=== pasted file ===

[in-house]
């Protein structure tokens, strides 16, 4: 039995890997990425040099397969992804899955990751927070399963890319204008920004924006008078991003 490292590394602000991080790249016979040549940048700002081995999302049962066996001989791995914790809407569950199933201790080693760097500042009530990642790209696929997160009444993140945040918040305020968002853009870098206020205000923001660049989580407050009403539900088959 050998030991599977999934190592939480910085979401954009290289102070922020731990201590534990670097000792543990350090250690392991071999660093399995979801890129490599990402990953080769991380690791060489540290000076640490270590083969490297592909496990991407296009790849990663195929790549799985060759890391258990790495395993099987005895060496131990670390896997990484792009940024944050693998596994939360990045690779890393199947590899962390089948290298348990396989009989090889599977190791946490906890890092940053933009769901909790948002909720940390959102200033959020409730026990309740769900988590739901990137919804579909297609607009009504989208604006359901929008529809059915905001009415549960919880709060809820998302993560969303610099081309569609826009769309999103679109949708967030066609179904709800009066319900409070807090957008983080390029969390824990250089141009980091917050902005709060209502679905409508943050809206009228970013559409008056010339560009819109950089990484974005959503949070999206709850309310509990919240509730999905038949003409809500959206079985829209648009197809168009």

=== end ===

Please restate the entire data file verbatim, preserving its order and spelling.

[in-house]
């Protein structure tokens, strides 16, 4: 039995890997990425040099397969992804899955990751927070399963890319204008920004924006008078991003 490292590394602000991080790249016979040549940048700002081995999302049962066996001989791995914790809407569950199933201790080693760097500042009530990642790209696929997160009444993140945040918040305020968002853009870098206020205000923001660049989580407050009403539900088959 050998030991599977999934190592939480910085979401954009290289102070922020731990201590534990670097000792543990350090250690392991071999660093399995979801890129490599990402990953080769991380690791060489540290000076640490270590083969490297592909496990991407296009790849990663195929790549799985060759890391258990790495395993099987005895060496131990670390896997990484792009940024944050693998596994939360990045690779890393199947590899962390089948290298348990396989009989090889599977190791946490906890890092940053933009769901909790948002909720940390959102200033959020409730026990309740769900988590739901990137919804579909297609607009009504989208604006359901929008529809059915905001009415549960919880709060809820998302993560969303610099081309569609826009769309999103679109949708967030066609179904709800009066319900409070807090957008983080390029969390824990250089141009980091917050902005709060209502679905409508943050809206009228970013559409008056010339560009819109950089990484974005959503949070999206709850309310509990919240509730999905038949003409809500959206079985829209648009197809168009």